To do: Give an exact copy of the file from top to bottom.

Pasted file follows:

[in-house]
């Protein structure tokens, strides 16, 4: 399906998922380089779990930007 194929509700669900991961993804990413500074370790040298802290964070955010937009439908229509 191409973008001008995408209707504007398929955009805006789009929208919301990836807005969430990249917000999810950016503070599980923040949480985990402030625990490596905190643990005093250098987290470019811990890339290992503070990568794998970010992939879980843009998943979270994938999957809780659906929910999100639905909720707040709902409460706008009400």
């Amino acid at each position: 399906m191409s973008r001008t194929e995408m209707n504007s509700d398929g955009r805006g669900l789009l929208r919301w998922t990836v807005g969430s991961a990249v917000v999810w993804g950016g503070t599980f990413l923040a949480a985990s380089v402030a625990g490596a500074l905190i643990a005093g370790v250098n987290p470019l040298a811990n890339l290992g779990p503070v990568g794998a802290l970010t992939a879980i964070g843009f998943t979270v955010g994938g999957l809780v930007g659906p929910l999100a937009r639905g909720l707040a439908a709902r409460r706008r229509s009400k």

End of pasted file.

[in-house]
């Protein structure tokens, strides 16, 4: 399906998922380089779990930007 194929509700669900991961993804990413500074370790040298802290964070955010937009439908229509 191409973008001008995408209707504007398929955009805006789009929208919301990836807005969430990249917000999810950016503070599980923040949480985990402030625990490596905190643990005093250098987290470019811990890339290992503070990568794998970010992939879980843009998943979270994938999957809780659906929910999100639905909720707040709902409460706008009400």
């Amino acid at each position: 399906m191409s973008r001008t194929e995408m209707n504007s509700d398929g955009r805006g669900l789009l929208r919301w998922t990836v807005g969430s991961a990249v917000v999810w993804g950016g503070t599980f990413l923040a949480a985990s380089v402030a625990g490596a500074l905190i643990a005093g370790v250098n987290p470019l040298a811990n890339l290992g779990p503070v990568g794998a802290l970010t992939a879980i964070g843009f998943t979270v955010g994938g999957l809780v930007g659906p929910l999100a937009r639905g909720l707040a439908a709902r409460r706008r229509s009400k």